Friday, December 14, 2007

Wedding Time

Our wedding is now 17 days away. Yesterday and the day before we recieved from thoughtful gifts from Amy and Sarah Thompson.

They included:

A talking Homer Simpson Pizza Cutter

A football crock pot

A pizza tray for oven cooking

What good friends!!!

That got me to thinking that others on my blogroll (although I know Amy and Sarah personally as well--I went to college with Amy, spent Thanksgiving with Amy and Sarah, went to for ritas in Boulder with both of them etc.), and that you might want to send us congratulations as well (a guy has to try doesn't he?)

There are a few ways you can do that! You can:

2. Send us a small gift via our registries at Amazon or Target

3. Send us a card or note. Send to:

Clint Walker and Jennifer Adler

4630 Templeton Park Circle


Colorado Springs, CO 80917

We would love to hear from you!

Tuesday, December 11, 2007

Five in a row for the Seahawks!! What now?

YWAM/New Life Shootings

We are all doing fine after the shooting. Both shootings were tied to well known ministry centers here in Colorado affiliated with the charasmatic/pentecostal movement. Many people are grieving, shocked and sad here, as the church has many members. Keep them in your prayers.

Sunday, December 02, 2007

"Best of" my blog world

A photo essay of a person wrongfully convicted for 14 years who is learning to live in the "real" world (ht Marko)

David's thoughts his emergence from fundamentalism

Internet Site Rankings (ht Non Prophet)

Losing Baby Jesus

Reflections on Buffy the Vampire Slayer and Advent

On Endurance

This is a picture of the Grand Mesa as we left Grand Junction in October. Pretty, huh?
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A Sight to See

One of the things that we struggle with in our congregation is trying to be both full of grace and compassion, and yet at the same time actually call the people to holy living. If I am honest, I believe most often we have erred on the side of being nice instead of being faithful. Then, when we strive to be more disciplined, it seems to come from more of a political motivation than a spirit-led one.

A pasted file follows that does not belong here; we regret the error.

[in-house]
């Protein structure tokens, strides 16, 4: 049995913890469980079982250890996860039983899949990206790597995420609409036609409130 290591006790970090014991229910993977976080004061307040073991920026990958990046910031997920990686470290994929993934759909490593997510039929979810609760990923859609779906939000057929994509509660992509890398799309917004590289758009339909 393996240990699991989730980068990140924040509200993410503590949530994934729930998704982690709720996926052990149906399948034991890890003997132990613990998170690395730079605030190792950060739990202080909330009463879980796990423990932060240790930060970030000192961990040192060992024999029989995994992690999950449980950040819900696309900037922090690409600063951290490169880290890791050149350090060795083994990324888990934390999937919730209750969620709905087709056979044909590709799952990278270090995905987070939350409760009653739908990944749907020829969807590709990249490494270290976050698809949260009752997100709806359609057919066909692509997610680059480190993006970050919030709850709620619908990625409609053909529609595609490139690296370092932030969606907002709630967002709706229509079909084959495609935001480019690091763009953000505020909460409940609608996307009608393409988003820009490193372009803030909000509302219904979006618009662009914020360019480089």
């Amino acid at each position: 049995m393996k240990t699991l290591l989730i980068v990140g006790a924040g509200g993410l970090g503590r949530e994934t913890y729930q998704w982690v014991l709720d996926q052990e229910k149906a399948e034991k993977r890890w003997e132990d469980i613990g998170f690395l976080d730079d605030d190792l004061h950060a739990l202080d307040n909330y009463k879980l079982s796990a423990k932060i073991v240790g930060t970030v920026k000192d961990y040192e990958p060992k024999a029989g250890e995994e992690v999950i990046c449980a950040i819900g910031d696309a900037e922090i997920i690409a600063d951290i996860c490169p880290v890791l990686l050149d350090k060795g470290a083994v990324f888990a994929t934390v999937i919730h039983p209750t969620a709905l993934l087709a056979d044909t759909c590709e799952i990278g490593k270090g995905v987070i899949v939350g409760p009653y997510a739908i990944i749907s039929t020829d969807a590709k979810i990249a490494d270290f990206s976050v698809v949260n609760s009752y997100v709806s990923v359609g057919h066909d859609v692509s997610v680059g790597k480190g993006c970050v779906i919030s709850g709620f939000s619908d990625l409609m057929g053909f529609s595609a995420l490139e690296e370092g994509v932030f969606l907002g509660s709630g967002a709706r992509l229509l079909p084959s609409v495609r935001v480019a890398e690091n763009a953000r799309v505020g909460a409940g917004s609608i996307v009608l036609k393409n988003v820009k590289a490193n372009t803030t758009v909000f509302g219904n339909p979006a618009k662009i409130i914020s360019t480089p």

In groups I lead, whether young or old, we tend to often find ourselves in these grace vs. law types of conversations. Last time I led Sunday School with our high schoolers was one of those moments.

As we discussed, I could see one of our shy kids pondering what was being said. She did not say much, but eventually I coaxed her into sharing. What she said surprised me in its depth.

Amy said, "I think...more than anything...choosing to follow Jesus is about seeing things differently. When we choose to believe in Jesus, everything looks different than before. We view the world differently. We look at our lives differently. We see other people differently. And then we act differently based upon what we see."

I think what she said is thought provoking. Isn't that what the imagery of light is about in both Greek thought and Scripture? That the light, which is Jesus, helps us see the world differently?

Some more words from teens to ponder....

Sitting Next to My Belief

Even though teenagers are relationally driven, sometimes getting them to understand God in terms of relationship can be a challenge. This is one of the reasons I like to use imaginitive prayer exercises when I get a chance--to move teens from an understanding of faith as rules to faith as relationship.

This evening I had an interesting experience. We did an imaginitive prayer exercise in youth group, and Emily said, "sitting next to Jesus was like sitting next to my belief(s)".

I am still pondering what exactly that means. It can be taken a number of different ways. I asked her, but when she tried to explain it she lost steam.

Maybe what it means is that sitting next to your beliefs means that your "beliefs" are vested more in a person than they are in abstract concepts. That I don't have "beliefs", that what I have is a relationship with Jesus.

It could be that her beliefs are not "inside" of her, but "outside" of her. Thus, her beliefs are something that influence her and act on her, but they do not come from the core of her being. They give her comfort, peace and guidance, but somehow her beliefs are outside of the core of who she is.

Personally, I think both things are probably true in this particular persons life right now, and that is fairly typical of adolescents. Most adolescents have core beliefs and/or spiritual commitments, and they see them as something that is acting upon them and in relationship with them. They do not, however, see their beliefs quite yet as something emerging from within them. Maybe that is more of an adult faith.